‘Sing, Muses, sing to me a story of Olympus and the deathless gods who govern earth, sea and sky.’
That is the advice King Cadmus seeks. You see, it is his wedding day – he is to marry the divine Harmonia, the bastard daughter of Ares and Aphrodite. But Cadmus is no fool. Weddings, he knows, can be contentious affairs, none more so than weddings between gods and mortals. Golden apples. Divine contests. Even the theft of brides. No. Cadmus has no intention of becoming the Muses’ next cautionary tale. And so, he asks the company of sisters to sing a story of each new guest as they arrive.
Forewarned is forearmed.
So what will they sing of this most recent guest, this great, bearded god who shuffles and stumbles and hobbles into the bronze-floored hall of Olympus. His eyes are like holes in a forge’s grate; behind them rages a ferocious flame.
This is soot-blackened Hephaestus. Smiths, wrights, makers – every artificer the world over pays him homage. He is the god of the foundry. And he was Aphrodite’s husband.
The Muses have quite a story to tell of him.
When Hephaestus is born, his mother, royal Hera, is appalled by him. His leg is twisted. And his foot is clubbed.
Hera’s shame is matched only by her cruelty. Without a moment of doubt, without a drop of mercy, the queen of the gods hurls her new-born babe from Olympus.
It takes nine days for him to make landfall in Lemnos. A crater is his first cradle.
The people of the island take him in. They are artisans all, and they train their fosterling in the same. A clang of hammers – his first lullaby.
He learns quickly. Even a fallen god is still a god, and so soot-blackened Hephaestus’s talent for artifice is uncanny. The stuff of prodigy. Armour from his anvil is impenetrable. His blades need never know a whetstone’s kiss.
And yet, for all the strength of his arms, for all the speed of his mind, his legs remain slow and stunted. He is no warrior. Wielding his own arms and armour will not see him reclaim his rightful place upon Olympus, nor enact his revenge against royal Hera.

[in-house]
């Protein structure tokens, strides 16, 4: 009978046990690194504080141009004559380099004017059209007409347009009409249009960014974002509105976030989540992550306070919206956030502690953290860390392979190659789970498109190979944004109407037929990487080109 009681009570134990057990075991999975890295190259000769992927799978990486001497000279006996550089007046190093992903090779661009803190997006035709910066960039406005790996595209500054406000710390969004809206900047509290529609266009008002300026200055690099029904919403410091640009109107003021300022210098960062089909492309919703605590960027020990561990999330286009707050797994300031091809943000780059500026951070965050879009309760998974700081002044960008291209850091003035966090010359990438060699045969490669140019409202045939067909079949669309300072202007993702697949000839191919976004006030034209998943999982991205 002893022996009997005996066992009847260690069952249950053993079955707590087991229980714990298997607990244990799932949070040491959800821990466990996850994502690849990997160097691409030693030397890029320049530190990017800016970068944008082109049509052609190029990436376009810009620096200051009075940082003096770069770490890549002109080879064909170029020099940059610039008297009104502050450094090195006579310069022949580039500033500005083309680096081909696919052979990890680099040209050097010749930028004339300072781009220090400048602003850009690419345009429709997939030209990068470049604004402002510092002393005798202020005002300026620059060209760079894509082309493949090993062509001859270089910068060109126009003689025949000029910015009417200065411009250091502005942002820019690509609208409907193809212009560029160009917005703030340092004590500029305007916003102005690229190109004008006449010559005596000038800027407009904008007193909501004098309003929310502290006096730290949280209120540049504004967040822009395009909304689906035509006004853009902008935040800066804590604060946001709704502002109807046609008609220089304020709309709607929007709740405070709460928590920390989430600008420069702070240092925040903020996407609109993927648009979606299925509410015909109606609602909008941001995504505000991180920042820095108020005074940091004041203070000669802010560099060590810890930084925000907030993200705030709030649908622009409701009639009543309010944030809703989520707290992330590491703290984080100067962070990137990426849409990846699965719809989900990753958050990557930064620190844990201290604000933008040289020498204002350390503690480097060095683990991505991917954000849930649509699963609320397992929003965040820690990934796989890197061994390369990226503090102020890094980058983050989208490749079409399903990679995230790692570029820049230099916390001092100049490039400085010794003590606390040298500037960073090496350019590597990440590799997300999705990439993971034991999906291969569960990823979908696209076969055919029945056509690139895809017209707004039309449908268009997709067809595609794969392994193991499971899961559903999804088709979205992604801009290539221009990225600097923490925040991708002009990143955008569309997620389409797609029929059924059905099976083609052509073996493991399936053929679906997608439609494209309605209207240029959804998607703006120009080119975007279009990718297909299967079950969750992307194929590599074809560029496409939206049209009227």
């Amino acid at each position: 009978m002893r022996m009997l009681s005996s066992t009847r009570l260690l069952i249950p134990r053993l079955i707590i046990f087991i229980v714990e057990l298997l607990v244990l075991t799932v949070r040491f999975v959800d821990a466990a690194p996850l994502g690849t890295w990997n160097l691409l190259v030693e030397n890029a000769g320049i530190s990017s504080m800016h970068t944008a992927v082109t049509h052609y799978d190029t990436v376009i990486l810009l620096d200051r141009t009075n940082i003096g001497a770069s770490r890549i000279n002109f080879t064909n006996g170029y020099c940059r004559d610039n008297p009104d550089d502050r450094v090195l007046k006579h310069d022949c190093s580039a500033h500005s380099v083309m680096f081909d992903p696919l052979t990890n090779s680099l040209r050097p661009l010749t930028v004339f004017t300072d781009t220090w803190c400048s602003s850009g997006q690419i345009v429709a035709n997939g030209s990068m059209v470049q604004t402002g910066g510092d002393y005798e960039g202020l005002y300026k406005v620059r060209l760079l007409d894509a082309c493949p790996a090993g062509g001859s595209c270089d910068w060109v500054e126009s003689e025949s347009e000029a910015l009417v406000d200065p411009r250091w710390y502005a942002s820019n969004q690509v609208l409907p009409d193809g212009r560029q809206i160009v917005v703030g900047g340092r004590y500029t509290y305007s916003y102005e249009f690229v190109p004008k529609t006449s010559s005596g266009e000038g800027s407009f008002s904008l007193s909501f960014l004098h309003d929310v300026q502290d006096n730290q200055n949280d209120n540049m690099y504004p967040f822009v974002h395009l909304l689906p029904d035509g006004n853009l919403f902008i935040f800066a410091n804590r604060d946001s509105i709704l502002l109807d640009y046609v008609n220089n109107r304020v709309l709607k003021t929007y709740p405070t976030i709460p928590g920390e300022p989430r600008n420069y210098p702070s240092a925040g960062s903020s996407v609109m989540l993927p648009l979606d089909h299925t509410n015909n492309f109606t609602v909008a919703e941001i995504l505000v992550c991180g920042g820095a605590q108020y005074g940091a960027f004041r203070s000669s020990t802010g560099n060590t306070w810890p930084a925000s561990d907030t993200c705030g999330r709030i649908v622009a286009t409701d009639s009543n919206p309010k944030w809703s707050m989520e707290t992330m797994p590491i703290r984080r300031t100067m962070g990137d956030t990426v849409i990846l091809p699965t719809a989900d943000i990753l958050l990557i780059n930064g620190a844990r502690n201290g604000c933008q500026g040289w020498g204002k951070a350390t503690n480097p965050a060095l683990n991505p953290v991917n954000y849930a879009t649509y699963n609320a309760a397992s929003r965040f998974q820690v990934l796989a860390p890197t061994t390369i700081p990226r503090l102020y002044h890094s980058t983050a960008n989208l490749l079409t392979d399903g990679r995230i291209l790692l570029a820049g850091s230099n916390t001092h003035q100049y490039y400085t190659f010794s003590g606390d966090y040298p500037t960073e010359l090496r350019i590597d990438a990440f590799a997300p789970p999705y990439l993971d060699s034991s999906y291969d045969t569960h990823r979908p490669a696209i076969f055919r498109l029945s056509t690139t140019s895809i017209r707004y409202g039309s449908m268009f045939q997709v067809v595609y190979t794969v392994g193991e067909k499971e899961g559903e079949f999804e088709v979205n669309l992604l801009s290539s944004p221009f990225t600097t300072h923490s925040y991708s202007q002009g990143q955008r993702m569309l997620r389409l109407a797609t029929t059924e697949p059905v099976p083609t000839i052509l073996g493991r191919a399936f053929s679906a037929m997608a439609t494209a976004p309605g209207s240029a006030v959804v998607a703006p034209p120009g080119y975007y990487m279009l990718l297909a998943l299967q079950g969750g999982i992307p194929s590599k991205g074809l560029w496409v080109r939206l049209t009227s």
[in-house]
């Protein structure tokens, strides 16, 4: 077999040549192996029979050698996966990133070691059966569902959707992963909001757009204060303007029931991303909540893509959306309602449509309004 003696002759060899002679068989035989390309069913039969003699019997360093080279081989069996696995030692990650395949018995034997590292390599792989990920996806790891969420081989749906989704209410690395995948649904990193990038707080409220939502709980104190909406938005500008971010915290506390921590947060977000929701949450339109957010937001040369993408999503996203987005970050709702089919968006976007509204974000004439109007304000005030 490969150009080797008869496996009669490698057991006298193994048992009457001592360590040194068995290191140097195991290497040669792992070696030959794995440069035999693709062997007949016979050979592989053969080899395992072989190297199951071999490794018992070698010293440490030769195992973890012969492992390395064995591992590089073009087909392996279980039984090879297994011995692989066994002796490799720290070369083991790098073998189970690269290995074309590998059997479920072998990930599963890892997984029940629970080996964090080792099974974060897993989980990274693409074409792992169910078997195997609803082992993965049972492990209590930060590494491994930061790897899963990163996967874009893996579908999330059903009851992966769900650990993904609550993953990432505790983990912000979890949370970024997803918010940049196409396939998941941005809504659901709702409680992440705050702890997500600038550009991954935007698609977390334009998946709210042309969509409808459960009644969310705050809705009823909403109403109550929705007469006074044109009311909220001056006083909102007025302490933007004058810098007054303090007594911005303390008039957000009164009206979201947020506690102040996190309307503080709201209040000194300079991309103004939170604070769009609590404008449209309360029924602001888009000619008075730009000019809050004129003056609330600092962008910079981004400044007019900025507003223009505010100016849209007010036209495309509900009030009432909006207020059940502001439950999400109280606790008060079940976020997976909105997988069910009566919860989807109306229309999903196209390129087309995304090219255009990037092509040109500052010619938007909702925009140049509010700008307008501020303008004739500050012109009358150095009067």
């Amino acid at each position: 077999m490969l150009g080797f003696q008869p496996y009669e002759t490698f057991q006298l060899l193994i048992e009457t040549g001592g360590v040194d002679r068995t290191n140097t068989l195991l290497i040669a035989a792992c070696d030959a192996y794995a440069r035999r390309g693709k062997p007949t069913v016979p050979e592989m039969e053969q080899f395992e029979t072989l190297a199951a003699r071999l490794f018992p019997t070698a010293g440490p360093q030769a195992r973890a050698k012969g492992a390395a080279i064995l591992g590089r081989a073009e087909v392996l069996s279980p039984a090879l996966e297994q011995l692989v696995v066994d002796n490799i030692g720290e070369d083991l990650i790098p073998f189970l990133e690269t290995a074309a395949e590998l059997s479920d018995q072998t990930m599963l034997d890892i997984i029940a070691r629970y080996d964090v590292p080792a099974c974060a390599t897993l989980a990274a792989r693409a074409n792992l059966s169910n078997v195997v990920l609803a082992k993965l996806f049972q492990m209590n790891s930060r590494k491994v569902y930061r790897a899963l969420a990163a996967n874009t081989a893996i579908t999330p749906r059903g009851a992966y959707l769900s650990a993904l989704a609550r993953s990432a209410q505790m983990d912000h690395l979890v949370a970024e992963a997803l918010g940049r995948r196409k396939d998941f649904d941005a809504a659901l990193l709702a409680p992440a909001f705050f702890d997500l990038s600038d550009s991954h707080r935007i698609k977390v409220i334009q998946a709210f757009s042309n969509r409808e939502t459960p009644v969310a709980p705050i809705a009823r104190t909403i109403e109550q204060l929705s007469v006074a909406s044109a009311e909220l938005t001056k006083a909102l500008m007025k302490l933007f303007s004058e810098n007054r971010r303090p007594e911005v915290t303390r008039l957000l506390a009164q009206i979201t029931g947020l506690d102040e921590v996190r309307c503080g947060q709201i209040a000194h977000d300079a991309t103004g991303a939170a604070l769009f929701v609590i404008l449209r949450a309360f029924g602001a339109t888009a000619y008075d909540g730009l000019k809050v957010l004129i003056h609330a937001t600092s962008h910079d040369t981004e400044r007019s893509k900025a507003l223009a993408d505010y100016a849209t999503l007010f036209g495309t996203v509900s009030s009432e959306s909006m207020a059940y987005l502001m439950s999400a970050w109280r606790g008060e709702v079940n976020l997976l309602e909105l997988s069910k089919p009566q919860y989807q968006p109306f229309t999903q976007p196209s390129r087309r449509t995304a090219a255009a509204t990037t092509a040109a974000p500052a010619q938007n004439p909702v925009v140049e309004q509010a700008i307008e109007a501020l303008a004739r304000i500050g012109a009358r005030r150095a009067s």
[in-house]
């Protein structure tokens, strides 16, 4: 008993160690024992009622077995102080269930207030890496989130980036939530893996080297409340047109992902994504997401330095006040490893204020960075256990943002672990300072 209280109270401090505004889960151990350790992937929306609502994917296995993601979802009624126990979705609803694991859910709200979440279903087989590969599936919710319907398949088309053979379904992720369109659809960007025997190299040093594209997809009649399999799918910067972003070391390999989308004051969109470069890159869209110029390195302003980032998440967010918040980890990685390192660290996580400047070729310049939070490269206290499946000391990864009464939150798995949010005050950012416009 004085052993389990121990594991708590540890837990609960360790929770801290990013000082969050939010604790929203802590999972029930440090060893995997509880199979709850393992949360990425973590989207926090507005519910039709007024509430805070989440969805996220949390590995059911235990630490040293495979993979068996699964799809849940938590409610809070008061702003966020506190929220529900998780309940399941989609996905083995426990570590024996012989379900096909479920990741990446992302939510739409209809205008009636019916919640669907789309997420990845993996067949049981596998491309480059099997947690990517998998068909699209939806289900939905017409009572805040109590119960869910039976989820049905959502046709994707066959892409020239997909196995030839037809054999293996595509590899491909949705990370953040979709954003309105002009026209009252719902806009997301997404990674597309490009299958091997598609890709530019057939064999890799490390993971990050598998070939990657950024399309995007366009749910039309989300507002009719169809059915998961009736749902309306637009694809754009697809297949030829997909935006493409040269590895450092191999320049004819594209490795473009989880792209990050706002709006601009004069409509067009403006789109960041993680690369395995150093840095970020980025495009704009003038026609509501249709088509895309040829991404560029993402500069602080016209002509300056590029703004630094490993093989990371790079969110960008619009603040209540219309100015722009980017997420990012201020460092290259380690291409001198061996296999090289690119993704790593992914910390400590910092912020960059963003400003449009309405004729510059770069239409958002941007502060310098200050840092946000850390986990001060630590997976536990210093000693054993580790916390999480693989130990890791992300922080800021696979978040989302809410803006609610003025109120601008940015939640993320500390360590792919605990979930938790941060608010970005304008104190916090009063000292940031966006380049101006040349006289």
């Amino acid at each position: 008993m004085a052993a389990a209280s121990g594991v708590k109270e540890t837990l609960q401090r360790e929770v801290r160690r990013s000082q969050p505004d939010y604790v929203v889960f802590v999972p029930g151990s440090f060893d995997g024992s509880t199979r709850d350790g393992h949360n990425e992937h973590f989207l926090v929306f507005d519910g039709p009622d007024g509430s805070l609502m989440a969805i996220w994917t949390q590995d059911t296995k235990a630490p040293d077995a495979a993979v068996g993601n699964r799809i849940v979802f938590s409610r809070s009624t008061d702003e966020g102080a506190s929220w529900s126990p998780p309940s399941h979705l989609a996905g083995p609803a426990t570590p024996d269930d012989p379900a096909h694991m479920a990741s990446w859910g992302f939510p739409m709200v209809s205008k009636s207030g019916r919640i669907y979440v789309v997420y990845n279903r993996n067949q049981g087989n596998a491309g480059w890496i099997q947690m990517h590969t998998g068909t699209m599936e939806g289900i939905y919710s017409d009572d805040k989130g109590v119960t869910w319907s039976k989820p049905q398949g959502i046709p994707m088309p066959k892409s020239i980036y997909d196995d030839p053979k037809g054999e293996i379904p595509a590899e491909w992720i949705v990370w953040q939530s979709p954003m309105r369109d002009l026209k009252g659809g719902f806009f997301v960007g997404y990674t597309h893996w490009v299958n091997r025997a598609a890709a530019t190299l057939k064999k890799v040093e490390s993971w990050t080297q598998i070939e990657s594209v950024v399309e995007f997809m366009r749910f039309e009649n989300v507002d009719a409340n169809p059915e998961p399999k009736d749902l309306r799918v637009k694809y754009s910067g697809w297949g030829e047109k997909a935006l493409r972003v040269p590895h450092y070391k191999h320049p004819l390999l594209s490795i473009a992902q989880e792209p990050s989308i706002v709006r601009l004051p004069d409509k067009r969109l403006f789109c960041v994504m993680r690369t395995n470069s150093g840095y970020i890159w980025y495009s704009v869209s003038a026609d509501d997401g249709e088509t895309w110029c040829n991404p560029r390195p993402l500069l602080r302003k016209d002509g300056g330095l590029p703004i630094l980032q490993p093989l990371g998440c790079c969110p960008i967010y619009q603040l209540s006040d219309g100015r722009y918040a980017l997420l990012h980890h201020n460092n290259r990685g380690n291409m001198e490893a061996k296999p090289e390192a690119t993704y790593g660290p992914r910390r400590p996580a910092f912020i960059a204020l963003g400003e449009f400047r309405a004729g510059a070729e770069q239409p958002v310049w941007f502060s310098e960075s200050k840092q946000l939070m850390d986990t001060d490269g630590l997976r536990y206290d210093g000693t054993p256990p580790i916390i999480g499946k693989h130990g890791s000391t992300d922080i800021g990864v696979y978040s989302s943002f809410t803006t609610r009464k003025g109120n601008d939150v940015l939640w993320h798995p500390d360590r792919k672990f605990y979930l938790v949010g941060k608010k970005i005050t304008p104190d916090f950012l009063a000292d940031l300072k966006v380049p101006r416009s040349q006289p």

He must be craftier than that.
And so, in his foundry beneath Lemnos, he contrives a gift for his mother: a majestic throne to stand beside that of Zeus on Olympus. But the throne is a web, and Hephaestus has spun it like a spider. He takes adamantine and exposes it to hammer and heat. He draws, ducts, extrudes until finally, he forges a single, perfect link. It is to a chain as a single word is to a speech – his indictment of Hera’s abandonment writ in metal. Ten thousand links long, he hides this chain in the throne’s arms. A trap. And the moment Hera takes a seat, it is sprung. The chains wrap about her until she is little more than a fly in a gossamer prison. She may strain. She may strive. But every movement serves only to ensnare her further.
None of the other gods can release her. Not even warlike Ares’s own adamantine sword can break the chain; Hephaestus has tempered each link with the flame of his anger.
Finally, Zeus, father of gods and men, is left with no option but to bargain. He offers the soot-blackened god his daughter, flawless Aphrodite, and only when their marriage is made, and his position on Olympus assured, does Hephaestus, at last, release his mother.
But Hephaestus and Aphrodite are a poor match; their incompatibility is fundamental: soot staining marble. And while he may love her, she does not love him. How could she? She already loves another: warlike Ares.
It does not take long for their infatuations to be acted upon.
Until, every day that follows, while Hephaestus works his forge in Lemnos.
He is not ignorant of his wife’s betrayal; she has begun to grow round with child. But the soot-blackened god can hardly challenge warlike Ares and his adamantine blade.
He must be craftier than that.
And so Hephaestus contrives another trap. Once again, he takes adamantine and exposes it to hammer and heat. Once again, he forges a single, perfect link. It is to a chain as a single word is to a speech – his accusation of Aphrodite’s betrayal writ in metal. Ten thousand links long, he weaves the chain into the canopy of their bed. A trap. And the moment the lovers lie together, it is sprung. They are little more than flies chained in a gossamer prison.
Hephaestus invites all Olympus to his hall to witness the lovers’ disgrace. Of course, none can break the chains. So, once again, Zeus is left with no option but to bargain. Hephaestus will keep the dowry, but the marriage is annulled so that all the deathless might know that the child Aphrodite carries is not of Hephaestus but of Ares.
That is where the Muses bring their story of the guest to a close. For that child, they explain to King Cadmus, is his intended, the divine Harmonia.
Except Cadmus is no longer listening. He has seen Hephaestus cross the hall toward his bride. He has seen that the soot-blackened god bears a wedding present.
The other guests are a throng impenetrable as a shield wall, and Cadmus can only watch as Harmonia accepts the gift, as the great artificer fixes it about her throat.
The necklace is light as gossamer.
It is adamantine, exposed to hammer and heat.
It is a chain, ten thousand links long.
Commissioned by HistoryHit for The Ancients podcast
Written by Andrew Hulse